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Prospects for Europe Bond Markets by Sidstone, Gray & Partners

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Prospects for Europe Bond Markets by Sidstone, Gray & Partners - Prospects for
bond markets in mainland Europe are uncertain. Not all markets elsewhere will be
affected, and some may even continue to benefit from the problems in Europe. Th
e latest evidence on the economic performance is encouraging. Retail sales rebou
nded sharply in March; non-farm payrolls increased at the fastest monthly pace f
or three years in the same month; and both manufacturing and service sector outp
ut was higher.
The Fed is continuing to maintain a safe attitude. The statement after the lates
t meeting of its Open Market Committee is more encouraging, short-term interest
rates have been left unchanged once again, and the unwinding of the stimulatory
measures that were introduced to counter the recession is only proceeding at a v
ery modest pace. Both the economic background and the policy of the Fed is conti
nuing to support the market. However it is clear that the bond markets in mainla
nd Europe face far more serious problems. The economic recovery is only proceedi
ng at a slow pace, and short-term interest rates are likely to remain low; but t
he massive fiscal deficits and their possible consequences are offsetting any po
ssible benefits. Much now depends on developments in Greece. Despite a humiliati
ng appeal to the IMF and to other member countries for help in financing its mat
uring debts, its bonds have been downgraded to â junkâ status because of doubts about th
rescue operation, and fears about the poor economic performance.
Prospects for Europe Bond Markets by Sidstone, Gray & Partners - If the Greek a
uthorities can implement the austerity measures that are being demanded before a
ny loans are granted, then the threat of default on Greek bonds may be reduced,
and there will be more time for other countries that are in similar difficulties
, Portugal, Spain, Ireland, and even Italy, to take corrective action. But the s
ituation clearly remains extremely uncertain, and this has persuaded investors t
o take evasive action, and to push yield spreads between stronger and weaker bon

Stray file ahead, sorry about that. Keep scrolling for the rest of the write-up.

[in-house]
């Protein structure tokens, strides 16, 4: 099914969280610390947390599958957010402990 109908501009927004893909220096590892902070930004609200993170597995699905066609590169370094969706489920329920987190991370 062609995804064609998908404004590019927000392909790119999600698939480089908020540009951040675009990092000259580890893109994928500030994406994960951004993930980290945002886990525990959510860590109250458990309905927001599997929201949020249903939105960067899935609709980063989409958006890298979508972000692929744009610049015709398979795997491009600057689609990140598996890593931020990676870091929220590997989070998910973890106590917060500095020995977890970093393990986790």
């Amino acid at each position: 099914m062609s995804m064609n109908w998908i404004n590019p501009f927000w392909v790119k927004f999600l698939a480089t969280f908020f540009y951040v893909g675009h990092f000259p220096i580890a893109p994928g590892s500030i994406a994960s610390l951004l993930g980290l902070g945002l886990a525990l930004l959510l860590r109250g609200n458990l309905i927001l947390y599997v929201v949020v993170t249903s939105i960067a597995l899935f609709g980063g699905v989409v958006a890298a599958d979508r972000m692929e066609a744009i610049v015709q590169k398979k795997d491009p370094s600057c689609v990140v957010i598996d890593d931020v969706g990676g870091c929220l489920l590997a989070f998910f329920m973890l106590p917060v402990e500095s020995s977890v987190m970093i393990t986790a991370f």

ds to record levels. It was only after considerable hesitation that the Greek go
vernment made the formal request for aid. It was clearly concerned that the soci
al unrest that has already occurred in the country would make it extremely diffi
cult to implement even more extreme austerity measures; but in the end it had no
choice. The request has produced a provisional agreement for the IMF to provide
â ¬15 billion in loans, and for the other member countries of the euro-zone to provid
e â ¬30 billion, with the amounts varying according to the respective size of the lend
ing country.
The gilt edged market has remained relatively stable over the past month, despit
e the uncertain situation in the UK. There has been evidence of a further modest
improvement in the economic background, and the Bank of England is holding shor
t-term interest rates at low levels. But the UK also has very serious fiscal pro
blems, and there are doubts whether the new government formed after the forthcom
ing general election will be able to cope adequately with those problems. It is
possible therefore that it has been the disaster in the bond markets in mainland
Europe that has been the main reason why the gilt edged market has performed so
well. The economy is clearly continuing to benefit from the monetary and fiscal
policies that were introduced to counter the recession; and so although unemplo
yment remains high and the housing market recovery is very fragile, the recovery
in activity is continuing.
The Office of National Statistics has recently estimated that growth in the firs
t quarter of the year was only at a 0.2% rate; but it is likely that this estima
te will be revised higher, and we expect that growth will be around the 2% level
this year. However this is not likely to persuade the Bank of England to make a
ny early moves to push short-term interest rates higher, and so the gilt edged m
arket will continue to receive considerable support. The Japanese bond market ha
s remained unchanged over the past month. The recovery from recession in and so
there is political pressure for new policies to counter deflation, to monetise t
he government debt, and to push the exchange rate sharply lower to encourage the
export effort. However the Japanese authorities have also been warned that they
must prepare an aggressive plan to repair the fiscal position, or risk a downgr
ade in the countryâ s credit rating. Fitch Ratings has recently said, that â in the absen
e of sustained economic recovery and fiscal consolidation, government debt will
continue to rise, placing downward pressure on sovereign credit and ratings over
the medium termâ . This is the second time in less than six months that Fitch has ex
pressed concern about the fiscal position; and Standard and Poorâ s has also cut its
outlook on Japanâ s AA long-term rating to negative this year. So far these comments
have been ignored, and Japanese institutional investors have continued to invest
massive sums in the bond market. It is unlikely that this situation will change
quickly, and so the Japanese government does not face the possibility of a sove
reign debt default; but if no action is taken, and economic growth remains disap
pointing, it seems inevitable that the pressures must eventually push yields hig